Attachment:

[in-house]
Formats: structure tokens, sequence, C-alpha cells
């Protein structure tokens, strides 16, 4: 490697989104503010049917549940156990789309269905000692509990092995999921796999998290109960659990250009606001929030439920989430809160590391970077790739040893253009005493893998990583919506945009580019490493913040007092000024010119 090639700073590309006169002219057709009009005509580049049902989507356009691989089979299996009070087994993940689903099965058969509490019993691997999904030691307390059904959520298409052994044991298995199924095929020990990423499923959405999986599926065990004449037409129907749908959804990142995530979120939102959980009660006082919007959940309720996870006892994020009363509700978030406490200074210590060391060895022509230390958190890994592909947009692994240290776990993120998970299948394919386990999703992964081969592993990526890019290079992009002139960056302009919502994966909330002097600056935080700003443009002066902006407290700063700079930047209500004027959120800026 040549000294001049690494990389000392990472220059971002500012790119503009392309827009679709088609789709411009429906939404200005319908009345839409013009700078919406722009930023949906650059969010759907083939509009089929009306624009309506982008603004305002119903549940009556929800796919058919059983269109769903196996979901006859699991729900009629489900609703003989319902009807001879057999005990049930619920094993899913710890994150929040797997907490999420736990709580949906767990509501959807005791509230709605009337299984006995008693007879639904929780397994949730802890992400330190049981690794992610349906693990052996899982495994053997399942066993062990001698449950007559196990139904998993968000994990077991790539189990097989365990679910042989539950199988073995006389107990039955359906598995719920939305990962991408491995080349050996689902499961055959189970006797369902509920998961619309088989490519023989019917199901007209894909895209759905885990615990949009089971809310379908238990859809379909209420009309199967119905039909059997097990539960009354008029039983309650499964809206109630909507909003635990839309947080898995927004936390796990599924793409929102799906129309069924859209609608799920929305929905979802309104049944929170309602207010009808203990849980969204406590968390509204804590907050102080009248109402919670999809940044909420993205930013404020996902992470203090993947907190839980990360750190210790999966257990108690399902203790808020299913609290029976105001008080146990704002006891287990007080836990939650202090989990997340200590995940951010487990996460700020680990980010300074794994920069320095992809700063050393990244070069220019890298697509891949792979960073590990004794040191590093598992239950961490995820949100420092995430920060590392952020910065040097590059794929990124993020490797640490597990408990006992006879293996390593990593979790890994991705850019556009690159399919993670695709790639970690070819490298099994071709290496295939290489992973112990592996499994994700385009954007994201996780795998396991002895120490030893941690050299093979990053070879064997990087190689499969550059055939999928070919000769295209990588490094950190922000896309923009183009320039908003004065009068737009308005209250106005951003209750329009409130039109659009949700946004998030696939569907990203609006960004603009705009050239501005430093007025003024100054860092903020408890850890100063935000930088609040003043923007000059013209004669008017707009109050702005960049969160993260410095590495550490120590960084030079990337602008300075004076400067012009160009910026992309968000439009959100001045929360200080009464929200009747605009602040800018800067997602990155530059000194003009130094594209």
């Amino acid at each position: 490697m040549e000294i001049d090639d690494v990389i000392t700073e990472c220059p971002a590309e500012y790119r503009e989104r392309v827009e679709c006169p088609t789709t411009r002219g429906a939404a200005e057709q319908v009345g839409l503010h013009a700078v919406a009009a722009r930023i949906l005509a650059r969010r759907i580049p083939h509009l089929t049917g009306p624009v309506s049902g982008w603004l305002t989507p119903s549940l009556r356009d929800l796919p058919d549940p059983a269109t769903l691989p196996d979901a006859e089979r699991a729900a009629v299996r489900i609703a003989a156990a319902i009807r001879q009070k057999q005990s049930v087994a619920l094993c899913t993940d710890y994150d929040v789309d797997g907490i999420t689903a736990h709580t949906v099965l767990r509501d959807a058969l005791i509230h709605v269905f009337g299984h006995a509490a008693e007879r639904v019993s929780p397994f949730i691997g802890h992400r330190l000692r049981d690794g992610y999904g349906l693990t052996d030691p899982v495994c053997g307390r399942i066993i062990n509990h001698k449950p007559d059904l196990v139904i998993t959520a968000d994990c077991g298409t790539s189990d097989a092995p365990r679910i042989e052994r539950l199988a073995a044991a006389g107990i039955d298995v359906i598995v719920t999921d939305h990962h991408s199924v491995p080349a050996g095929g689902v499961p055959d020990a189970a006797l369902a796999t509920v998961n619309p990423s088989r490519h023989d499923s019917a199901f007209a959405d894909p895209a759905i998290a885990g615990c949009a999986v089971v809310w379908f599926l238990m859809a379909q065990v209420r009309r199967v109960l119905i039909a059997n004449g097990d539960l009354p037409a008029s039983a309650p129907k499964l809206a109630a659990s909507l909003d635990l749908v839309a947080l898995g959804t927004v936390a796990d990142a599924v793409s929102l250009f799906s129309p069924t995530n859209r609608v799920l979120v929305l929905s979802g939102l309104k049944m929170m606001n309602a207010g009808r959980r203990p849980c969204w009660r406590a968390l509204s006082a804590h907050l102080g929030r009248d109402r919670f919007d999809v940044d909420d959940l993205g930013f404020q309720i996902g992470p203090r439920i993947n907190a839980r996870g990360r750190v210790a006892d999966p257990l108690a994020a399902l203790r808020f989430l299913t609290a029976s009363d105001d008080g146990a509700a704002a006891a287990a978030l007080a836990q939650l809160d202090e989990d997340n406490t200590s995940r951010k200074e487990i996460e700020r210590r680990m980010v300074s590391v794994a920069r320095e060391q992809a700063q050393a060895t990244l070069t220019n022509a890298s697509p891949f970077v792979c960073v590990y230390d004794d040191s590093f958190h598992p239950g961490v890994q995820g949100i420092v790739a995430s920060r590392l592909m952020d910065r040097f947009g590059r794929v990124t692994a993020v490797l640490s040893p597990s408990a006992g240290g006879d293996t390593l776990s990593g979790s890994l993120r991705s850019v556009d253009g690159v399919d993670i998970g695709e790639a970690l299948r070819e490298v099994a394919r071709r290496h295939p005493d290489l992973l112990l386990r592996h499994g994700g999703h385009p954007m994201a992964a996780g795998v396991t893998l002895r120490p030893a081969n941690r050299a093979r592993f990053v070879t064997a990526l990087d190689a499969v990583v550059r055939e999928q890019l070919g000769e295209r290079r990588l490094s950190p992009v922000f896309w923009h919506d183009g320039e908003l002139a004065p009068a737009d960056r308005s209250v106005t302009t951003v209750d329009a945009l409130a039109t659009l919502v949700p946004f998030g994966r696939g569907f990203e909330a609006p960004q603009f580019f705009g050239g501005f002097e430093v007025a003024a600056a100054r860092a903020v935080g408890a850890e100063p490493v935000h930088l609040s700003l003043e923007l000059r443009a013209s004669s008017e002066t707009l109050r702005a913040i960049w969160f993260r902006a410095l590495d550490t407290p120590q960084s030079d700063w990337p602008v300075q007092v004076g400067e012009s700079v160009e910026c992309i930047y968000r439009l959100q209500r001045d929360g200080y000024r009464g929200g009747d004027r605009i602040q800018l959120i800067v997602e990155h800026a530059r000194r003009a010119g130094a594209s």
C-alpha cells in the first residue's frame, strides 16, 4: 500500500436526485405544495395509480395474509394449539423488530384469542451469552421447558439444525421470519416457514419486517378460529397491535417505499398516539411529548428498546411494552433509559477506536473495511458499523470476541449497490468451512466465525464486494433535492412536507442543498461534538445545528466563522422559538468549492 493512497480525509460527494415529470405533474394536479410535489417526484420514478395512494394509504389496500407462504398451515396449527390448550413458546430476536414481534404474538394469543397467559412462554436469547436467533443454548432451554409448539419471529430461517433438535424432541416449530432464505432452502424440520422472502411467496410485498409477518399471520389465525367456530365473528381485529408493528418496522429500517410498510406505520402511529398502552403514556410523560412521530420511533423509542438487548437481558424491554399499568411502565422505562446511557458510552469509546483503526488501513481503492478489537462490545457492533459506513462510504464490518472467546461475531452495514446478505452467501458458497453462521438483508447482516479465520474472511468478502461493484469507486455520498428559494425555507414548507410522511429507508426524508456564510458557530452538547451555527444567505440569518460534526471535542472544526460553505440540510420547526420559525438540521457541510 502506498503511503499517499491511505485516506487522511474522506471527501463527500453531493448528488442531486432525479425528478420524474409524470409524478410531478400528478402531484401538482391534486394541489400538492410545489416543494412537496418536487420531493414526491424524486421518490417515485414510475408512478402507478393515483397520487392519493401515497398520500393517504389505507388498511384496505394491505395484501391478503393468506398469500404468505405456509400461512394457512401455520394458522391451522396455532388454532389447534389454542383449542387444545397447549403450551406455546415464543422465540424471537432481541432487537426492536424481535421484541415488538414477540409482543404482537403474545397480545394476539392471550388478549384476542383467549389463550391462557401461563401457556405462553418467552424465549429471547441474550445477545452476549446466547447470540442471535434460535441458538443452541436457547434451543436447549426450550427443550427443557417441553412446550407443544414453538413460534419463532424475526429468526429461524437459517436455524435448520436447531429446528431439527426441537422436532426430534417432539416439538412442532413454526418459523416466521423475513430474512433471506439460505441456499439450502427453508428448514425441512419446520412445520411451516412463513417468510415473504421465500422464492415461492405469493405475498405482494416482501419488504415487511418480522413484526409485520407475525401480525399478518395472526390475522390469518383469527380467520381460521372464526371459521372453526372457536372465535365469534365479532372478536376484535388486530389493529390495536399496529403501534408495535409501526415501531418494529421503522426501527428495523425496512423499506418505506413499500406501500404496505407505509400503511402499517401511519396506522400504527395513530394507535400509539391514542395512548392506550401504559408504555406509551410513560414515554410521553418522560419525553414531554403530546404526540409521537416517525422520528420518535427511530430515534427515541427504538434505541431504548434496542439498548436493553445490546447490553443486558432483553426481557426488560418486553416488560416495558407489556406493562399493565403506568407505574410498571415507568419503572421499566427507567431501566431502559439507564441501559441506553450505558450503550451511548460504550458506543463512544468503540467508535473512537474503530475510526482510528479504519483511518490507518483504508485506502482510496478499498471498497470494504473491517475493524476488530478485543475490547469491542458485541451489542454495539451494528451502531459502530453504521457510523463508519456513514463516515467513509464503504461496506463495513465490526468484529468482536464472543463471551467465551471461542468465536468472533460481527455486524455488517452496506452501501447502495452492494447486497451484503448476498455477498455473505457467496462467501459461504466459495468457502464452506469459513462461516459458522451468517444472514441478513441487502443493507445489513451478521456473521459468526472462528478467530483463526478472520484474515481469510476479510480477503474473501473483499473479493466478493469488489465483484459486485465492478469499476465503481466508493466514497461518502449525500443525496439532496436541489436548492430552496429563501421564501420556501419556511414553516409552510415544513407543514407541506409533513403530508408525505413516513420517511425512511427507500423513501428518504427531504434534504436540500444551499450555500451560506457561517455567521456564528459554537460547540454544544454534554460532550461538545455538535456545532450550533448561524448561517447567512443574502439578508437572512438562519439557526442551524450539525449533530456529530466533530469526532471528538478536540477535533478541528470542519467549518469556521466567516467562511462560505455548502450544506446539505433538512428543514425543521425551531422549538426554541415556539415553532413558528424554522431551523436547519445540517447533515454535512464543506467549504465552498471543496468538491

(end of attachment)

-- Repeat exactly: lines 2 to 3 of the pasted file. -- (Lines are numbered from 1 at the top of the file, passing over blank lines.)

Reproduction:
Formats: structure tokens, sequence, C-alpha cells
């Protein structure tokens, strides 16, 4: 490697989104503010049917549940156990789309269905000692509990092995999921796999998290109960659990250009606001929030439920989430809160590391970077790739040893253009005493893998990583919506945009580019490493913040007092000024010119 090639700073590309006169002219057709009009005509580049049902989507356009691989089979299996009070087994993940689903099965058969509490019993691997999904030691307390059904959520298409052994044991298995199924095929020990990423499923959405999986599926065990004449037409129907749908959804990142995530979120939102959980009660006082919007959940309720996870006892994020009363509700978030406490200074210590060391060895022509230390958190890994592909947009692994240290776990993120998970299948394919386990999703992964081969592993990526890019290079992009002139960056302009919502994966909330002097600056935080700003443009002066902006407290700063700079930047209500004027959120800026 040549000294001049690494990389000392990472220059971002500012790119503009392309827009679709088609789709411009429906939404200005319908009345839409013009700078919406722009930023949906650059969010759907083939509009089929009306624009309506982008603004305002119903549940009556929800796919058919059983269109769903196996979901006859699991729900009629489900609703003989319902009807001879057999005990049930619920094993899913710890994150929040797997907490999420736990709580949906767990509501959807005791509230709605009337299984006995008693007879639904929780397994949730802890992400330190049981690794992610349906693990052996899982495994053997399942066993062990001698449950007559196990139904998993968000994990077991790539189990097989365990679910042989539950199988073995006389107990039955359906598995719920939305990962991408491995080349050996689902499961055959189970006797369902509920998961619309088989490519023989019917199901007209894909895209759905885990615990949009089971809310379908238990859809379909209420009309199967119905039909059997097990539960009354008029039983309650499964809206109630909507909003635990839309947080898995927004936390796990599924793409929102799906129309069924859209609608799920929305929905979802309104049944929170309602207010009808203990849980969204406590968390509204804590907050102080009248109402919670999809940044909420993205930013404020996902992470203090993947907190839980990360750190210790999966257990108690399902203790808020299913609290029976105001008080146990704002006891287990007080836990939650202090989990997340200590995940951010487990996460700020680990980010300074794994920069320095992809700063050393990244070069220019890298697509891949792979960073590990004794040191590093598992239950961490995820949100420092995430920060590392952020910065040097590059794929990124993020490797640490597990408990006992006879293996390593990593979790890994991705850019556009690159399919993670695709790639970690070819490298099994071709290496295939290489992973112990592996499994994700385009954007994201996780795998396991002895120490030893941690050299093979990053070879064997990087190689499969550059055939999928070919000769295209990588490094950190922000896309923009183009320039908003004065009068737009308005209250106005951003209750329009409130039109659009949700946004998030696939569907990203609006960004603009705009050239501005430093007025003024100054860092903020408890850890100063935000930088609040003043923007000059013209004669008017707009109050702005960049969160993260410095590495550490120590960084030079990337602008300075004076400067012009160009910026992309968000439009959100001045929360200080009464929200009747605009602040800018800067997602990155530059000194003009130094594209």